OCR Interpretation

The day book. (Chicago, Ill.) 1911-1917, April 19, 1912, Image 11

Image and text provided by University of Illinois at Urbana-Champaign Library, Urbana, IL

Persistent link: http://chroniclingamerica.loc.gov/lccn/sn83045487/1912-04-19/ed-1/seq-11/

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figure, square-standing, erect,
thrown into sharp silhouette from
the great height.
That was captain EdwWj J.
First one deck and then an
other disappeared beneath the
gently rolling waves.
' On the- boat deck below the
bridge, there was a man and a
woman. The woman's head wag
pillowed on the man's breast. She
wasMooking up into the man's
face. The man was standing very
That was Mr. and Mrs. Isidor
Straus, Darby and Joan to the
The women and children of the
few scattered men in the boats
watched helplessly.
'! Their loved ones were going to
C their deaths before their very
The minutes passed.
The waters lapped Hhe feet of
Mr. and Mrs. Straus. Straus was
seen to gather his wife into his
arms, and dive. Darby and Joan
were gone.
The waters lapped a little high
er. Two men were seen standing
in relief, their arms about each
other's shoulders, their heads
thrown back in pride. N
They were John Jacob Astor
and Major Archie Butt.
Then they were gone.
The waters reached the bridge.
Captain Smith stepped over the
fail, and the next moment, he was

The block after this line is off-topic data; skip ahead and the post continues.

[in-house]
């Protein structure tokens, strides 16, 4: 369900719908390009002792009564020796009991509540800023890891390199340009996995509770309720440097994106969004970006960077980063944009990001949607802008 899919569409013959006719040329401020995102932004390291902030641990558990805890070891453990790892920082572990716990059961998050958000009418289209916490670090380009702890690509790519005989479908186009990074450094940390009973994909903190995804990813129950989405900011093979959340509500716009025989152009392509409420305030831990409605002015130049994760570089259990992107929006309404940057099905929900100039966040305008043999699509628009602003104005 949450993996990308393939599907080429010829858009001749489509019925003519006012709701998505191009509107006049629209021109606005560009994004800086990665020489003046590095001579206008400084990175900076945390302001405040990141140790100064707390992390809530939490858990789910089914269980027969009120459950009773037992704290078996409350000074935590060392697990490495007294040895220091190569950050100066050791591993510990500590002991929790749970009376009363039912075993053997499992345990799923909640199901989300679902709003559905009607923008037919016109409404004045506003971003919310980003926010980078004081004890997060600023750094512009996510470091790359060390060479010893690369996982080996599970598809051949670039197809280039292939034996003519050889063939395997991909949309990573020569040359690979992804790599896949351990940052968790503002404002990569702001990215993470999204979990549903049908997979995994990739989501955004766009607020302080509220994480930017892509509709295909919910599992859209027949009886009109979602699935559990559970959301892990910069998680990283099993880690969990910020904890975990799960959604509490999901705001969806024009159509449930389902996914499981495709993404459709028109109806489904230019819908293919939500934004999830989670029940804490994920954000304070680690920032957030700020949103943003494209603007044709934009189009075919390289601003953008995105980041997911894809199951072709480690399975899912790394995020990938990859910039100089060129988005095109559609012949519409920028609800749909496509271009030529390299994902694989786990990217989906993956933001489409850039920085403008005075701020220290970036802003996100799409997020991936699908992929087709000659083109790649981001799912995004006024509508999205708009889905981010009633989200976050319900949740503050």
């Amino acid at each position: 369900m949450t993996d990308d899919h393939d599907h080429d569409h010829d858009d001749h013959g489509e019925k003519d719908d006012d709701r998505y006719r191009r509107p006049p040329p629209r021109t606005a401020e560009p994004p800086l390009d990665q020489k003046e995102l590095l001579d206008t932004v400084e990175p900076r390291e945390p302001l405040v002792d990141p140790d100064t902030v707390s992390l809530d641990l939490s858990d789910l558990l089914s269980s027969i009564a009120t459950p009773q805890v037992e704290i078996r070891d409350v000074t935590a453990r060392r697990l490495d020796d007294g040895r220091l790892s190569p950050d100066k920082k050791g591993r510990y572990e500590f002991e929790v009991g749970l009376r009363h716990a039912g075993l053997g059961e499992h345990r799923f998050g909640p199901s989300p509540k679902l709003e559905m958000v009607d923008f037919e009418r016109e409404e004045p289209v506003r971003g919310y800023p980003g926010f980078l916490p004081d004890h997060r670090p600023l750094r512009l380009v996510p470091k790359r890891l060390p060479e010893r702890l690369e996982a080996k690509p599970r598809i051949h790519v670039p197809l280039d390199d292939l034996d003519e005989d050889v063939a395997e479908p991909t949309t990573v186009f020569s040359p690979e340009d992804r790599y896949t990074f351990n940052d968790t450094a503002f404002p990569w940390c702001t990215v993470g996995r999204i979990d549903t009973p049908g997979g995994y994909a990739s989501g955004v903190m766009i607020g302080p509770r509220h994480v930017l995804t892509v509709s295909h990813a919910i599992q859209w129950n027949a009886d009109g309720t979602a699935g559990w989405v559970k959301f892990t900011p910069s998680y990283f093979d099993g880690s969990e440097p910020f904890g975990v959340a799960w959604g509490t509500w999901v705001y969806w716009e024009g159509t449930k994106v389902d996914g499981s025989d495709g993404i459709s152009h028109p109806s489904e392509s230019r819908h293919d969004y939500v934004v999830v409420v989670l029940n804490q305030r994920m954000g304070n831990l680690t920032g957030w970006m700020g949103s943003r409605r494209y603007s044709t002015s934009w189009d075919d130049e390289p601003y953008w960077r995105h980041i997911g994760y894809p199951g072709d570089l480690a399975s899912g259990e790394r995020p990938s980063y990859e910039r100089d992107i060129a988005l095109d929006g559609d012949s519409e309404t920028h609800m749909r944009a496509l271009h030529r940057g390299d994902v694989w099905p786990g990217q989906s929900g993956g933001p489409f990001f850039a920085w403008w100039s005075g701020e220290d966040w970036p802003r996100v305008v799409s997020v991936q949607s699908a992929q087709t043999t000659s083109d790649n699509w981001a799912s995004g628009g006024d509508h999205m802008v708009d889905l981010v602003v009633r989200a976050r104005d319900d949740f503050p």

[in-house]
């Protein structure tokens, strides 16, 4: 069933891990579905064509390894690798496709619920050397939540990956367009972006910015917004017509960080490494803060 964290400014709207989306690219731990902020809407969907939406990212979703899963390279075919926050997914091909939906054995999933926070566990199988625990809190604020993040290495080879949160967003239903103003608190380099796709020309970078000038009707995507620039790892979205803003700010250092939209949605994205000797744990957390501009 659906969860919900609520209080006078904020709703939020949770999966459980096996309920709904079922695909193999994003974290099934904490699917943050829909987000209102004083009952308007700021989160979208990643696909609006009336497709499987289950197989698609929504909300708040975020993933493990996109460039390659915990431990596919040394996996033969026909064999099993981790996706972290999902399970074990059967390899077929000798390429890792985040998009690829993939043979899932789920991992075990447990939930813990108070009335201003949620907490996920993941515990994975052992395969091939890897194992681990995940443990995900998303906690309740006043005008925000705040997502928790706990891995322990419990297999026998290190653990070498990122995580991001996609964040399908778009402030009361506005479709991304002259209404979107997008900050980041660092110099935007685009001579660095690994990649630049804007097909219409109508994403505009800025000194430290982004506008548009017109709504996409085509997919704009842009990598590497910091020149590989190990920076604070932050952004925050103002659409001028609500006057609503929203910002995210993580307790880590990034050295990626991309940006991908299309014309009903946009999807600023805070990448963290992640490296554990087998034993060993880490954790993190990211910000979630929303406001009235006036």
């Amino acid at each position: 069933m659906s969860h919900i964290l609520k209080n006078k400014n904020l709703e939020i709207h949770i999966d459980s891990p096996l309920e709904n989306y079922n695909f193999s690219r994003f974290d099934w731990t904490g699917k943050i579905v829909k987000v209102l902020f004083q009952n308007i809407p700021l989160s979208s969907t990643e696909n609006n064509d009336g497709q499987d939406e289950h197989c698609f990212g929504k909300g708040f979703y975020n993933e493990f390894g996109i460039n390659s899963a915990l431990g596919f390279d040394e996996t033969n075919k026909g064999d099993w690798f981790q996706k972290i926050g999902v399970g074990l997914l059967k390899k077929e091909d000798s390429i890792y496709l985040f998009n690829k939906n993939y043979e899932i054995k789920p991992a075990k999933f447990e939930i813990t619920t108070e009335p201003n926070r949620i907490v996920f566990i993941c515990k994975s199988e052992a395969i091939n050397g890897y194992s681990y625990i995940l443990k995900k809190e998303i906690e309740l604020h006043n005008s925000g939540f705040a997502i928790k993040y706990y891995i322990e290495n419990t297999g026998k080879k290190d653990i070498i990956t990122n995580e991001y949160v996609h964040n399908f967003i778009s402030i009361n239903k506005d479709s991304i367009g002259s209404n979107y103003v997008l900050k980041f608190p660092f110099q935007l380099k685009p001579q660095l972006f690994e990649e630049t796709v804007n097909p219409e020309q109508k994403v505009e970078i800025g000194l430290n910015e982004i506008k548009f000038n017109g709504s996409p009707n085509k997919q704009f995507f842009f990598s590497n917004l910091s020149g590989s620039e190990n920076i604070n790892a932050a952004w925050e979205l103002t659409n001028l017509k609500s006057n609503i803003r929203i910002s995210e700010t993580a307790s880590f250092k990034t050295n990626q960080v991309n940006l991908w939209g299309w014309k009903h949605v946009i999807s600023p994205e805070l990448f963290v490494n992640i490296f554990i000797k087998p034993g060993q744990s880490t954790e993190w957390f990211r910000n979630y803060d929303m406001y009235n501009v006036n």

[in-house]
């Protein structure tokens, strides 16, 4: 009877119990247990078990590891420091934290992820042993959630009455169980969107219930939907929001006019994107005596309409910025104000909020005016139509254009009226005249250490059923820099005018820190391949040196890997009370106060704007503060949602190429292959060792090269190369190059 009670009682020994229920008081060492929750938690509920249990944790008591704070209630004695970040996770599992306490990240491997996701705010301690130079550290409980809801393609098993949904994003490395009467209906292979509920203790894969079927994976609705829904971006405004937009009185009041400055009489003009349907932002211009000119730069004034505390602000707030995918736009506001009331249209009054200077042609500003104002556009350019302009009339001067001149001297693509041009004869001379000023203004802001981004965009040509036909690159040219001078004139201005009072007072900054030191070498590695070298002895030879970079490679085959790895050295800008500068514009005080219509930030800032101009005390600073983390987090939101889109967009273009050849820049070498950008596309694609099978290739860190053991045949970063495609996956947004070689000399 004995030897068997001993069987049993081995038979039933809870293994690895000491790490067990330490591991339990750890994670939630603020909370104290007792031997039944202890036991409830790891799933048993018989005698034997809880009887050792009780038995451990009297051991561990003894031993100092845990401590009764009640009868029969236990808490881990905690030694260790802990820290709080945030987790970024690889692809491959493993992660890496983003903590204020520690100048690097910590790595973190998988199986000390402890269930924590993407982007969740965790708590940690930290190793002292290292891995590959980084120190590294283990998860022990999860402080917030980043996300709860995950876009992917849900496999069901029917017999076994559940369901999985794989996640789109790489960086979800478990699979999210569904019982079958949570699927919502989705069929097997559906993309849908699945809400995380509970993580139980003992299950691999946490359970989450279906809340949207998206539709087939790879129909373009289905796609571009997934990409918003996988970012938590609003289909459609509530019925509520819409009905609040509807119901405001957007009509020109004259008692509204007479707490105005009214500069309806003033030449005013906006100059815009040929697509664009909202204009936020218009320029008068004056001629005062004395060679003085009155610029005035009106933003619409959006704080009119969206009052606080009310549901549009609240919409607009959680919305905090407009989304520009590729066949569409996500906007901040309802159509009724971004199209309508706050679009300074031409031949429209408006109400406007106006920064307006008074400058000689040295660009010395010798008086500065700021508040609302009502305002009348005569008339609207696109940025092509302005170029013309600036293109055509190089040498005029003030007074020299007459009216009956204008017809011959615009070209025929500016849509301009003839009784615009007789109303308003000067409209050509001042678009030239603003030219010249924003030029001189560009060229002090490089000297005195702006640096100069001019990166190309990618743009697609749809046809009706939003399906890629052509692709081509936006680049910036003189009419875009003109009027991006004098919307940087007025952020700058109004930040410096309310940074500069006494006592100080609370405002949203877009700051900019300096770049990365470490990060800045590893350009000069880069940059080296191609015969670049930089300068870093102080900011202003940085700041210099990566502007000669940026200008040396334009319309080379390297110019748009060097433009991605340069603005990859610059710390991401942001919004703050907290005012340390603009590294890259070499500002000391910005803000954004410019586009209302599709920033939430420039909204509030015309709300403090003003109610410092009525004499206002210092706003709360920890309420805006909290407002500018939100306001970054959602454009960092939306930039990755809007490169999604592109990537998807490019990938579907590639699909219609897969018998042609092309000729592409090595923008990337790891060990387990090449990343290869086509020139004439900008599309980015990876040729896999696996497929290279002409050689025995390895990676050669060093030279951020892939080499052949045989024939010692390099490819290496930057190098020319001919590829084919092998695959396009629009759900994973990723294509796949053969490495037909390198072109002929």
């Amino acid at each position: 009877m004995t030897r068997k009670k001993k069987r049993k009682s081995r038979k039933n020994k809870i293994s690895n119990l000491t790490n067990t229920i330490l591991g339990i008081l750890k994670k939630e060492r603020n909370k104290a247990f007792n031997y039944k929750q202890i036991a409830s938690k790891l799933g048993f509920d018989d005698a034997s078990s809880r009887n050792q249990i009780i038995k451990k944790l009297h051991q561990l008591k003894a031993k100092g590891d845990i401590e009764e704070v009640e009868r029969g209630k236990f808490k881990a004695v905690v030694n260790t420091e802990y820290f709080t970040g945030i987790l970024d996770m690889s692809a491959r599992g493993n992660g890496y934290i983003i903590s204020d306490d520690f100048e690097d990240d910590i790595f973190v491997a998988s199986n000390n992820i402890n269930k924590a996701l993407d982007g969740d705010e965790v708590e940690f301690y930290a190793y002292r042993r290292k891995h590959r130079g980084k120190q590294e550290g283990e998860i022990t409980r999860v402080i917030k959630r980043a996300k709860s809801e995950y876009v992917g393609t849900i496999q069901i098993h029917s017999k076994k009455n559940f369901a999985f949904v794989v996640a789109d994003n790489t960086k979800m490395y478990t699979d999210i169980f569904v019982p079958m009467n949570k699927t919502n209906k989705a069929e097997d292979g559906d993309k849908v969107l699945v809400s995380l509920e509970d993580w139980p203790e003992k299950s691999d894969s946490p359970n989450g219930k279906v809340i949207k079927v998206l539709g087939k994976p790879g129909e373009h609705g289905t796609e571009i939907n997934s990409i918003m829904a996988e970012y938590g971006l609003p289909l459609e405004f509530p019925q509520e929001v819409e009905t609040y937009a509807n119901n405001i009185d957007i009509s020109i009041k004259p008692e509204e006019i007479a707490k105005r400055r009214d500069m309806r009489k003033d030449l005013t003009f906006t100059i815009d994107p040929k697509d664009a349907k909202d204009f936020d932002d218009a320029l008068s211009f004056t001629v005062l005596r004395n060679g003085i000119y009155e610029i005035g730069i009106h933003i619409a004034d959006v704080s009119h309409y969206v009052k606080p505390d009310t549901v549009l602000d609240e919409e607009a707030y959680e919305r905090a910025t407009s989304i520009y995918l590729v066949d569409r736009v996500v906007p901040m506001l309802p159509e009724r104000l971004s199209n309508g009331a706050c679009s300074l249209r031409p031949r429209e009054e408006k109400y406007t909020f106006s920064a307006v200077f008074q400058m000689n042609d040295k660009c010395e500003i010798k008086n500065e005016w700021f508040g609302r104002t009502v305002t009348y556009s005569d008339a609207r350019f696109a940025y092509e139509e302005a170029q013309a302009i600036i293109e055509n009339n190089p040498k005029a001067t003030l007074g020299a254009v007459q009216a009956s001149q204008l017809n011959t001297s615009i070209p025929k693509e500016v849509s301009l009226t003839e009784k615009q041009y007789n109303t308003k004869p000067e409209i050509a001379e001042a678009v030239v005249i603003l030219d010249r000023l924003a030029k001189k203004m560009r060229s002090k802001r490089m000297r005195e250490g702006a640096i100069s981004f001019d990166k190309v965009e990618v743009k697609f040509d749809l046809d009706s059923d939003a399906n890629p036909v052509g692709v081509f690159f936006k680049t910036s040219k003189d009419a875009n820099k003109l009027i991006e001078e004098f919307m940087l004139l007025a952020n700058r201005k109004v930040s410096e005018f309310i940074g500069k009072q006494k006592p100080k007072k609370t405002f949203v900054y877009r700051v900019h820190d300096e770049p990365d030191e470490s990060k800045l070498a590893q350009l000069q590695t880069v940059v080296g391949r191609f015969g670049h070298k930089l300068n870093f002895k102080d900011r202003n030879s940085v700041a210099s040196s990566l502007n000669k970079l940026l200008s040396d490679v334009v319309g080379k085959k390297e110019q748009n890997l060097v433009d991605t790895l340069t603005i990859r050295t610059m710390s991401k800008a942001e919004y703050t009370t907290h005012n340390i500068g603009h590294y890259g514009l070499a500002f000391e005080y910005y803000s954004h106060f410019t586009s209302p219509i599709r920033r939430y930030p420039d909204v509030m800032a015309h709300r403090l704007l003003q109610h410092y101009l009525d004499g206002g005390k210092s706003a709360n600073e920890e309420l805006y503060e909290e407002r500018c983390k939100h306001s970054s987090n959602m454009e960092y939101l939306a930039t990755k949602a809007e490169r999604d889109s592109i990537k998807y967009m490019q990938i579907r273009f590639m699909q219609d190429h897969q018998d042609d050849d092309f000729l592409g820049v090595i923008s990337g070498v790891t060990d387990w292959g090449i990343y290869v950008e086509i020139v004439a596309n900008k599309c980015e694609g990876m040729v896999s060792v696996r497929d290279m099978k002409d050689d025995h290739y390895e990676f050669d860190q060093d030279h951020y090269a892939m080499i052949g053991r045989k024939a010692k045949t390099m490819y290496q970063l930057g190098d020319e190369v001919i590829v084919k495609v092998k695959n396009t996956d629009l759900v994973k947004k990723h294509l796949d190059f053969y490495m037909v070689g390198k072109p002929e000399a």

And then the Titanic, the mon
ster of the sea, was gone forever.
Awful was the case of the-ur-vivors
4n the boats.
Few of the women or men- pr
little children were fully clothed.
It was bitterly cold.
There was a constant, horrid,
grinding noise. Ice floe against
ice floe; ice berg mashing ice
The towering bergs and treach
erous floes were on every side of
them, gaunt and hungry looking
in the pale moonlight.
Collision with any one of them
meant death.
And sometimes the moon dis
appeared behind a cloud, and all
was dark.
That was terrible.
There were few sailors in the
boats. '
The crew of the Titanic had
known from the first how little
chance there was.
And even the boats' crew had
given up their right for the sake
of the women and children.
So gently bred women fought
with unaccustomed oars in the
angry sea. v
Every once in so often would
come a wailing cry of terror and
hysteria. Some woman had al
lowed herself to think.
I)ay dawned in a cold, gray
On every side spread the deso
late sea.
No one of the survivors knew
if Jack Phillips God rest his
sotl! had succeeded in getting
in touch with another vessel by?
wireless before he went to his
death, fighting with fear-crazed
maniacs -'-

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